posted on: September 3, 2015
author: Brian Lomax
I recently finished reading George Mumford’s “The Mindful Athlete,” and it reminded me of the importance of committing to a meditation practice on a daily basis so that I can be at my best more often. One of the benefits of such practice that I have come to appreciate is the ability to suspend judgment of an event, and then give myself time to look at it from multiple points of view before deciding on what I should do, if anything. This applies to not only athletic performance, but to life in general.
Oftentimes, people react immediately to what is going on around them with various emotions, and they become servants of those reactions. There is no space between stimulus (action, event, etc.) and reaction. There is no time to simply observe what is happening in the moment. That’s an opportunity lost, not only to experience more in the present, but also to gain insight on the inner workings of the world and on human behavior in general. When we don’t take that moment between stimulus and reaction, we inevitably make the experience personal and thus emotional. Rarely are such events personal in nature. They most likely have nothing to do with us; they are just events. By seizing that moment before reaction, we can learn to not take things personally, and instead, develop an emotional awareness that allows us to mindfully choose how we want to feel in the present. Looking at an event from multiple points of view allows us to develop compassion and empathy for others. We can better understand why people do things when we are able to detach judgment and put ourselves in the shoes of others. Perhaps we may have reacted similarly in the past when faced with similar circumstances.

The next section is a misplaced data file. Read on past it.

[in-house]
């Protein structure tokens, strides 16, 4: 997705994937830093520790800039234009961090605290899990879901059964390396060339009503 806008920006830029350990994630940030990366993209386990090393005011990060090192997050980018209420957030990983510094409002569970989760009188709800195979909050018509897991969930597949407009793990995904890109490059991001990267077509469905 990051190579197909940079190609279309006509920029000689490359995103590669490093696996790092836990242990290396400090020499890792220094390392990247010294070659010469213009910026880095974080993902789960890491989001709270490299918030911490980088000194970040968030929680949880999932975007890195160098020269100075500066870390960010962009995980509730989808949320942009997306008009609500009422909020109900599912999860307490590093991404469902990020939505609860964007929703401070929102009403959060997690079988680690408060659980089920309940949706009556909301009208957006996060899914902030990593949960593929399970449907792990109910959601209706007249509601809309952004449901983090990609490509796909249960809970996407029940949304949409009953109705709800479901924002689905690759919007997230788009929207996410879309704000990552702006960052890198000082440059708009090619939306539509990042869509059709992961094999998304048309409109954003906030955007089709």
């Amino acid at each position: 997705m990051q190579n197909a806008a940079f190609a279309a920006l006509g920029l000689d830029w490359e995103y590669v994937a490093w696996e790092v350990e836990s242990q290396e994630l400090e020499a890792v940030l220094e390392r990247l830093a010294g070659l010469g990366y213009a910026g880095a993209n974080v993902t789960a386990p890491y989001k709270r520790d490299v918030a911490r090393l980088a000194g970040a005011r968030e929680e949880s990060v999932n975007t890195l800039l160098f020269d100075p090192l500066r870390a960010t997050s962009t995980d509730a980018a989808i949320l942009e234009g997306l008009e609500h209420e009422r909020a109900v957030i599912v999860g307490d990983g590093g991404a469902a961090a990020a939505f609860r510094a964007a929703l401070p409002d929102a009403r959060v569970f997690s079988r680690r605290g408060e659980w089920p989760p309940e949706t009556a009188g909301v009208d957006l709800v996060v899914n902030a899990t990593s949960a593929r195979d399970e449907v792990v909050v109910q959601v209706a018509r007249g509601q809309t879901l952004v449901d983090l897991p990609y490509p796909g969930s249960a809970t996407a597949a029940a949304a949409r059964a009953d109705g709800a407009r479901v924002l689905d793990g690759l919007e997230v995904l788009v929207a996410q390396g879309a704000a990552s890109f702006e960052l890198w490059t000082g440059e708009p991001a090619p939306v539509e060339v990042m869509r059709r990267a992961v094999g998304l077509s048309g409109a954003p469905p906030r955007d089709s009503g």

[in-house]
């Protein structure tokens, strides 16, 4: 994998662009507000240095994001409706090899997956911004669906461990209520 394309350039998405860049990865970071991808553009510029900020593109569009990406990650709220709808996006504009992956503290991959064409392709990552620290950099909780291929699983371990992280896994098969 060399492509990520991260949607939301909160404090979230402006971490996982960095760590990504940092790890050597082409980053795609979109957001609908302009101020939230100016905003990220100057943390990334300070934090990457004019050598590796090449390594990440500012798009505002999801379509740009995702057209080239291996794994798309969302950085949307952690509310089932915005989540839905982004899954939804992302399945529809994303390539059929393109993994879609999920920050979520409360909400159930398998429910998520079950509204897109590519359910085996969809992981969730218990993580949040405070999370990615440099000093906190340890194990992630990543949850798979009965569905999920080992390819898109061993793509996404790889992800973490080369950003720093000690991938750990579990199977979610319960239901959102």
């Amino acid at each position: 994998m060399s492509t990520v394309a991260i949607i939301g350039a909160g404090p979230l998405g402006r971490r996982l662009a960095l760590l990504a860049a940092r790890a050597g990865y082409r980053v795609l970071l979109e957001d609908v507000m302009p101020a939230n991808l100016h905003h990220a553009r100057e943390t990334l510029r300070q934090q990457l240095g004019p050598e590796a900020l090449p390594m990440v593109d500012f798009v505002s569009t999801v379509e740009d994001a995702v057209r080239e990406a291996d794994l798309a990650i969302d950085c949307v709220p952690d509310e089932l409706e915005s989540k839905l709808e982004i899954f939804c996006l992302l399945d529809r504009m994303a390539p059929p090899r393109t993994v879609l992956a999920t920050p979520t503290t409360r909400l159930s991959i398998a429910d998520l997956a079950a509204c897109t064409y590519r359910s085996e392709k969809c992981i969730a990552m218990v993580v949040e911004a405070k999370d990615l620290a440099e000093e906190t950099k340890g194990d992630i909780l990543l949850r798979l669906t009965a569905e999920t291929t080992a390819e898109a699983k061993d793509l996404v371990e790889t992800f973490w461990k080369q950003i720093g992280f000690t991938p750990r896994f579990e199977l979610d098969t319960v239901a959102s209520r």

As an athlete, the ability to suspend judgment is critical to performing well, for emotional reactions often lead to sub-optimal performances. Former UCLA men’s basketball coach John Wooden said, “Emotionalism destroys consistency.” I am in complete agreement with that statement. Mental toughness lives in the gap between stimulus and reaction. Instead of being ruled by emotions, the athlete must learn to interrupt the stimulus–reaction process, and instead respond in such a way that is productive and beneficial to performing well. It’s not easy to do this especially when there is a lack of mental discipline. This is why adding mindfulness to your training regimen is important; it is the consistent practice that develops mental discipline. It teaches you to slow down your mind, observe your own thoughts in a non-judgmental manner, and to maintain present focus.
Here are a few other thoughts to consider regarding emotionalism and the stimulus–reaction process:
An easy way to get started with meditation is through the use of guided meditations. The UCLA Mindful Awareness Research Center has a set of free guided meditations and I encourage you to explore these so that you can begin this powerful practice. With consistent effort, I am positive that you will see the benefits of mindfulness on your performances. Let me know how it goes!
Brian Lomax founded PerformanceXtra™ in 2009 with a mission of helping athletes achieve their goals and their top performances more consistently through a progression of mental skills that enables them to focus on what is truly important.
Learn more about the author: https://performancextra.com/brian-lomax/